"Did you see the engagement ring?" Nora said, throwing her hand out for Alexa's examination. The diamond was huge-over six carats.

"My God, Nora, you must need someone to carry your hand around for you."

Farrell grinned. "Listen, you guys, I think everyone's here now, so I can stop standing in the entry like a nervous doorman. Come on in. Shane, can I get you and Alexa something? How about some white wine, or I have mixed drinks."

"Alexa likes chardonnay, I'll take scotch," Shane said.

Farrell steered Nora and Alexa into the plush living room full of beautiful people, then left them staring at the high-profile crowd while he headed toward the bar. Alexa grabbed Nora's hand and squeezed it.

"My God, Nora ... he's gorgeous."

"Not bad, huh?" Nora grinned back. "After all those foul tips, I finally got some wood on the ball."

Shane nodded and smiled broadly, the kind of smile you wear when you can't think of a damn thing to say. He had come here fully prepared to hate Farrell Champion ... hate him for his fame and success, his wealth and connections; hate him just for having a name like Farrell Champion. But in forty-five seconds or less, while standing in the doorway, Farrell had completely rewired all those feelings, leaving Shane groping for a new take.

Shane's eyes were sweeping the party. Everybody who was anybody in L.A. was there. He spotted faces he had only seen in People magazine.

"There's Kobe Bryant," he whispered, seeing the Lakers' great only a few feet away talking to ex-Mayor Riordan. Then Farrell was back, handing out drinks.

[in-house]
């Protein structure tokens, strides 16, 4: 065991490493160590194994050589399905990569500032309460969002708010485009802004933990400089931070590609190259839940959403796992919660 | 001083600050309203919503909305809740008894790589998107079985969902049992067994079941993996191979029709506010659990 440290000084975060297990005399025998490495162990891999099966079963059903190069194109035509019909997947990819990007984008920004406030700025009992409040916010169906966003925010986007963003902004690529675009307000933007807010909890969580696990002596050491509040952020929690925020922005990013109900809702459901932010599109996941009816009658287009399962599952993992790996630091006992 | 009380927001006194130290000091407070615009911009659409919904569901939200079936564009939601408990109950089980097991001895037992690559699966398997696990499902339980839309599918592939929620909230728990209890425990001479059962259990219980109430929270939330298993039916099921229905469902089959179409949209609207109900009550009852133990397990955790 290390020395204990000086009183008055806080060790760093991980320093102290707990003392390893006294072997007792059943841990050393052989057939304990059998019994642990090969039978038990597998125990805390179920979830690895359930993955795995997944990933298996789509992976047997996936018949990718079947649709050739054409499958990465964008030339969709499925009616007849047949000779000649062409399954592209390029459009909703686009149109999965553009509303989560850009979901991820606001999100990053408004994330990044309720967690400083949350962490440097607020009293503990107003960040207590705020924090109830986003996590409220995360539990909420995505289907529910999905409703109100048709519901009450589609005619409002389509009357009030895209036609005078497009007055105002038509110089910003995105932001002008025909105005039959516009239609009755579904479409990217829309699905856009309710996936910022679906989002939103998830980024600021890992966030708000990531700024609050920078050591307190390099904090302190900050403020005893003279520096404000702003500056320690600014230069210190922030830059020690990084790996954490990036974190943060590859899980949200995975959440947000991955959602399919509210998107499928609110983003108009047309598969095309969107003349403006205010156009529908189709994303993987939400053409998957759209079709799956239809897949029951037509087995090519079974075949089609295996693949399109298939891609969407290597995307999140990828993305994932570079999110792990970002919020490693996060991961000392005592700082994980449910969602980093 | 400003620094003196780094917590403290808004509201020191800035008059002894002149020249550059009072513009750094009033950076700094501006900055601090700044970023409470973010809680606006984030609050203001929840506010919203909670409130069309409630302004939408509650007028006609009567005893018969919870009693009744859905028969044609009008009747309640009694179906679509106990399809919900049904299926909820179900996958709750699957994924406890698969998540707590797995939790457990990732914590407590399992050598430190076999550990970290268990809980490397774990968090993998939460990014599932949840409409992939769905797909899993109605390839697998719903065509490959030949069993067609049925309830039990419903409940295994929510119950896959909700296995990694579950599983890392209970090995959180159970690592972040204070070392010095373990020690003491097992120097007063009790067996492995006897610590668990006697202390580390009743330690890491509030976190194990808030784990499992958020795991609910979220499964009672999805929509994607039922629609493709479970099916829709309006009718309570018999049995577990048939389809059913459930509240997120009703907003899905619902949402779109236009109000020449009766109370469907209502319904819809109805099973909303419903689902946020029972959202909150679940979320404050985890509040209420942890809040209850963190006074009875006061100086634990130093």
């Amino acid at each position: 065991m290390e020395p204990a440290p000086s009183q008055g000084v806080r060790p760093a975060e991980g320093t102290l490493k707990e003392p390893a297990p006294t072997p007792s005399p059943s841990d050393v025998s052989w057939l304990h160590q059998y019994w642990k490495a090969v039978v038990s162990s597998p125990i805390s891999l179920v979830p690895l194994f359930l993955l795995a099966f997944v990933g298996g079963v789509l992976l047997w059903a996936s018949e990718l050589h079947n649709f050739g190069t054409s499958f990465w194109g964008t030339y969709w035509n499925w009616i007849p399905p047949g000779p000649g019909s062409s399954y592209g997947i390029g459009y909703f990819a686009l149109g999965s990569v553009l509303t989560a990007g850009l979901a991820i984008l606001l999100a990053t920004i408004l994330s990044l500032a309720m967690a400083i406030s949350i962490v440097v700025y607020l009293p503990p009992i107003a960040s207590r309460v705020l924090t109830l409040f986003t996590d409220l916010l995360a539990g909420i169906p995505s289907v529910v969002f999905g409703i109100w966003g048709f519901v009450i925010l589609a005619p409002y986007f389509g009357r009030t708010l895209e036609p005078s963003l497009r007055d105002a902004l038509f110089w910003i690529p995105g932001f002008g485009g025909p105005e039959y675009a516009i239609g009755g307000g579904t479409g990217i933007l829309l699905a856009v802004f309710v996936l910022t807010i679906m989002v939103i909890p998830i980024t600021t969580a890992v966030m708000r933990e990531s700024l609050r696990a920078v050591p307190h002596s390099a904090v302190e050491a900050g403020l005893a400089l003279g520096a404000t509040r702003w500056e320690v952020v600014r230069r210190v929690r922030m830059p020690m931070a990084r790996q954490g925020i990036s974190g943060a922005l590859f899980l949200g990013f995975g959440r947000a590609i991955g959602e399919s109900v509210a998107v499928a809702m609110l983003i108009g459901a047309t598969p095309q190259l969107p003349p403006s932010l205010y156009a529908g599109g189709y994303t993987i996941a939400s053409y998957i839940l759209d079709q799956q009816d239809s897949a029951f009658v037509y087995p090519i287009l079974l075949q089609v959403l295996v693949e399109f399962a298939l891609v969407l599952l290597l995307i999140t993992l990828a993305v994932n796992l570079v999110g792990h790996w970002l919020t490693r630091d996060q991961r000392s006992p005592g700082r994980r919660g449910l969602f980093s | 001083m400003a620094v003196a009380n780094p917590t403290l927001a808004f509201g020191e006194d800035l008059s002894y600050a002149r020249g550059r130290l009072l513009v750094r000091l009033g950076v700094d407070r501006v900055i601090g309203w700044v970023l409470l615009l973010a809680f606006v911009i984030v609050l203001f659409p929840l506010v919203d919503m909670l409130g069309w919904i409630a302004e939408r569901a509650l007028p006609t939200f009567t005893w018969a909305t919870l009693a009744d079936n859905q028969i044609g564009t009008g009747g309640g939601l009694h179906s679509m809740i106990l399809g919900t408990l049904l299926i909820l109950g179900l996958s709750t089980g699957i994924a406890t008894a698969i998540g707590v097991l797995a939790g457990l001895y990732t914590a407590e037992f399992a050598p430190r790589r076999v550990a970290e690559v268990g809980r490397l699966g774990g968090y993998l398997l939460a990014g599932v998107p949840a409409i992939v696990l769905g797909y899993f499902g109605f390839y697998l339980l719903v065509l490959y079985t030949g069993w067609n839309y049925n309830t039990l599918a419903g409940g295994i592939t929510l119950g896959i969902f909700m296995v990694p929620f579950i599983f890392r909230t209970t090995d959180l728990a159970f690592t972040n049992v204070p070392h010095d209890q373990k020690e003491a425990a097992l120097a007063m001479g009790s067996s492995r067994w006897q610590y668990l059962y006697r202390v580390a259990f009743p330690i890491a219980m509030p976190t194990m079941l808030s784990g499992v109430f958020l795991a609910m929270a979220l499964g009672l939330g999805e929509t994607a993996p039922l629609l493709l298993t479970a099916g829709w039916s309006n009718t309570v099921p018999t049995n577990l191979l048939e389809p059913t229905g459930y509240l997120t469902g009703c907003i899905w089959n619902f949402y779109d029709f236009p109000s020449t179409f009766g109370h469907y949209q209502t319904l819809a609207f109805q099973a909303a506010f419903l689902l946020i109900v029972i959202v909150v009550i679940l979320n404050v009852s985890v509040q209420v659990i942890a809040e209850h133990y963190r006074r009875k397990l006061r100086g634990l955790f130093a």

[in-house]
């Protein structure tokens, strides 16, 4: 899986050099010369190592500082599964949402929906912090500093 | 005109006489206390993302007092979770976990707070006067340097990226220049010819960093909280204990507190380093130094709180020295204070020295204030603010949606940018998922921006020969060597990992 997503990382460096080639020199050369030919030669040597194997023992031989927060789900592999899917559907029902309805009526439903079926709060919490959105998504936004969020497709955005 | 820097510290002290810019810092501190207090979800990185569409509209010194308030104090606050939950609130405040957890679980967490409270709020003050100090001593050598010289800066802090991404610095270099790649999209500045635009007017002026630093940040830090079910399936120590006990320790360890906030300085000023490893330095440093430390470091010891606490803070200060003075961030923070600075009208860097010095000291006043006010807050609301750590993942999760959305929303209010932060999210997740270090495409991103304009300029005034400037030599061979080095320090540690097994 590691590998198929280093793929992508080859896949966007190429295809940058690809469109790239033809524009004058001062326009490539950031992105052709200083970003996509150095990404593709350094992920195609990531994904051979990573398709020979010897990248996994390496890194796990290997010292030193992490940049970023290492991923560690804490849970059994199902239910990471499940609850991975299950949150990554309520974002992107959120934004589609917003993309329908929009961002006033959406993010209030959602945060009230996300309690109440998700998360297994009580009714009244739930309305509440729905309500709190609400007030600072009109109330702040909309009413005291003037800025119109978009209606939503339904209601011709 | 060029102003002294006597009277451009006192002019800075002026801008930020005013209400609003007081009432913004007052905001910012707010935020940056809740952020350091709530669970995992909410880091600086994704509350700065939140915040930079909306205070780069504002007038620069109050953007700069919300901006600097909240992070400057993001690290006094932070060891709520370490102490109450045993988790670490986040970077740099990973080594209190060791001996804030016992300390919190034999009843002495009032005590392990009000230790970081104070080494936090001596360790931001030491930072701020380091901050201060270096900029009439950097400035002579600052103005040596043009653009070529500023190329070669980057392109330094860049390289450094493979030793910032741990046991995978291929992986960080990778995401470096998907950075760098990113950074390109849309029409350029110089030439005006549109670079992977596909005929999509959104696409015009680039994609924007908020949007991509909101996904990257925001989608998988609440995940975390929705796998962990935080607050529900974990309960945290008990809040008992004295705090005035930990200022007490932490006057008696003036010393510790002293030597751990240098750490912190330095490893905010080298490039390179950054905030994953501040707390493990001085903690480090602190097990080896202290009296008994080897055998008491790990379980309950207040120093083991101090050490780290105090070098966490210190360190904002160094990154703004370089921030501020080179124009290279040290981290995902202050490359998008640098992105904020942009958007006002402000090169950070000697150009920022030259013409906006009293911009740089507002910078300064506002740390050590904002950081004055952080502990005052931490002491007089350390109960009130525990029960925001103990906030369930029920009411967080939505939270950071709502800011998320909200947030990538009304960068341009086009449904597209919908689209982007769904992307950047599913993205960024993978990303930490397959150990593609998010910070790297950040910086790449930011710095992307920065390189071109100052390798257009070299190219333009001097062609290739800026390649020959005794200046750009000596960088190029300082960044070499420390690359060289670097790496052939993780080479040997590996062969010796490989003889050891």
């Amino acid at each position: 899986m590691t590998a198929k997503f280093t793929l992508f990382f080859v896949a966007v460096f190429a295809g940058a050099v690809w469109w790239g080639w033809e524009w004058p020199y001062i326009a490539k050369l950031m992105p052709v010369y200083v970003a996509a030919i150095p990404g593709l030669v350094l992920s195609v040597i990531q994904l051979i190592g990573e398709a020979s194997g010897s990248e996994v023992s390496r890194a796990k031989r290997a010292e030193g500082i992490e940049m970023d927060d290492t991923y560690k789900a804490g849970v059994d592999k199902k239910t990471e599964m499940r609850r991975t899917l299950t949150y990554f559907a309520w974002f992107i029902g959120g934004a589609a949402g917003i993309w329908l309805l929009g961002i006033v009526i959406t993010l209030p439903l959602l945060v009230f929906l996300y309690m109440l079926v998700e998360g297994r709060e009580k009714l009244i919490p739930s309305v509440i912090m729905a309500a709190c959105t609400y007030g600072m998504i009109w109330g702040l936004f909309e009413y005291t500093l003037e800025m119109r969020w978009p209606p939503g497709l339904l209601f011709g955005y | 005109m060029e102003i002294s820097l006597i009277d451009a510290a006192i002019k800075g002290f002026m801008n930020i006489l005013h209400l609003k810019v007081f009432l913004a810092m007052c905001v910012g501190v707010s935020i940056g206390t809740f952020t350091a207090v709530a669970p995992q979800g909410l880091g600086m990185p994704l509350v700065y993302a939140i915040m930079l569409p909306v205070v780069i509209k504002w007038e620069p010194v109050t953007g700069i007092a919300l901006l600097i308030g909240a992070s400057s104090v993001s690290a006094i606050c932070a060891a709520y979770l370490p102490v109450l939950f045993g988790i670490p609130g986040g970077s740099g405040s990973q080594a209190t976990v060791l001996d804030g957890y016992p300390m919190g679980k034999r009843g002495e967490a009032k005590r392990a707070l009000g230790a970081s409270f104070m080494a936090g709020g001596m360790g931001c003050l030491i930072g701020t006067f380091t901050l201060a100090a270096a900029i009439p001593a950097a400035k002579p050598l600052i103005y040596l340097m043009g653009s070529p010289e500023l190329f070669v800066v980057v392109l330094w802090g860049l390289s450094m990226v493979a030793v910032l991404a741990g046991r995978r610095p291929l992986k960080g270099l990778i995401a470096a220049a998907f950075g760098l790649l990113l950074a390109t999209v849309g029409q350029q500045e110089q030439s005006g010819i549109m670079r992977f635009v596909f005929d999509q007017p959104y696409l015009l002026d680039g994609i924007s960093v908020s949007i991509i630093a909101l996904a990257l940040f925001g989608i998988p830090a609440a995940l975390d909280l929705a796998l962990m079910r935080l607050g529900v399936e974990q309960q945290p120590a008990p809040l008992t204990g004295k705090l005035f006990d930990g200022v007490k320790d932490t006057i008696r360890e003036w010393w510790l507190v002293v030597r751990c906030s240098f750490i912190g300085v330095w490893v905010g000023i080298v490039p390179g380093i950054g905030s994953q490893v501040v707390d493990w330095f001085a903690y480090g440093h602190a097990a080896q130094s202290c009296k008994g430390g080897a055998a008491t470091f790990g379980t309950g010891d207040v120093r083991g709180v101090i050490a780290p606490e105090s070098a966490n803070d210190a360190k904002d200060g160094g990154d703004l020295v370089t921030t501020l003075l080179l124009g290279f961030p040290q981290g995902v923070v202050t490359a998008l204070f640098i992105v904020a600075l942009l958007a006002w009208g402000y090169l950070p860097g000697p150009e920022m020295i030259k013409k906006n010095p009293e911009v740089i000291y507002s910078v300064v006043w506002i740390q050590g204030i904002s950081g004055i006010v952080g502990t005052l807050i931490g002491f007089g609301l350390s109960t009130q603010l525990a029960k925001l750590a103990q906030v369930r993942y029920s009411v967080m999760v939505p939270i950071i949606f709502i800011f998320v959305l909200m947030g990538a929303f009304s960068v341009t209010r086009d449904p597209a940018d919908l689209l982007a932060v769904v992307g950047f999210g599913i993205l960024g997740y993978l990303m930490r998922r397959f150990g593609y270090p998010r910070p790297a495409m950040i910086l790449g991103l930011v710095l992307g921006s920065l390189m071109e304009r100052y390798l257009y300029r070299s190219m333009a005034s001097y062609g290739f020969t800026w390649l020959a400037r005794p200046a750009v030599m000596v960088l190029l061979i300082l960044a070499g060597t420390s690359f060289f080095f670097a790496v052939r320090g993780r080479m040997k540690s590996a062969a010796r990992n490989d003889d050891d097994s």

"Alexa, you had chardonnay ... Shane, scotch rocks-that's Dewar's, hope you like it ... Nora, here's your Campari and soda." Then Farrell took them both by the arm and steered them through the room. "Come on, let me introduce you to some friends." So off they went, on a celebrity tour of L.A.

"Nicole Kidman, this is Nora's dear friend Alexa Scully and her husband, Shane." The beautiful Australian actress smiled warmly, shook their hands, and they exchanged a few remarks. Then Farrell moved them on. "And this is L.A.'s resident bad boy, Jack the Mack ... Jacko, want you to meet some friends of Nora's ..." Jack fucking Nicholson, Shane thought, feeling starstruck as he shook the famous actor's hand.

More small talk until Farrell carried them along.... "Barbra and Jim live just down the street. Meet Nora's dear friends, Shane and Alexa." It was Streisand and Brolin.

It went on like that until finally Alexa got pulled away by Nora to meet some of the other bridesmaids, and Shane had to go to the bathroom. He used the one in the hall, thinking he was having a great time in spite of himself. This was one pretty amazing party.

When Shane came out of the bathroom he ran into the last person he would have ever expected to find at Farrell Champion's house.

Chapter Two


Nicky Marcella was waiting to get into the guest john as Shane exited. They looked at each other like competing art thieves casing a Sotheby's auction.

"My God, Shane Scully," Nicky said. He was wearing a beautifully tailored, if somewhat gaudy, orangish-brown suit-or was it brownish-orange?-hard to tell because the colors strobed when he moved. Either way, it took some doing to pull off. Maybe the suit was helped by the fact that there wasn't all that much of it-Nicky being only five-foot-five, top to bottom, including his stacked Cuban heels. He was also rail thin-Mick Jagger thin. He had black hair, close-cut on the sides and slightly longer on the top. He was wearing an open-collared silk shirt with a few too many gold chains. His smile was warm, but he was narrow-faced and strangely ferretlike.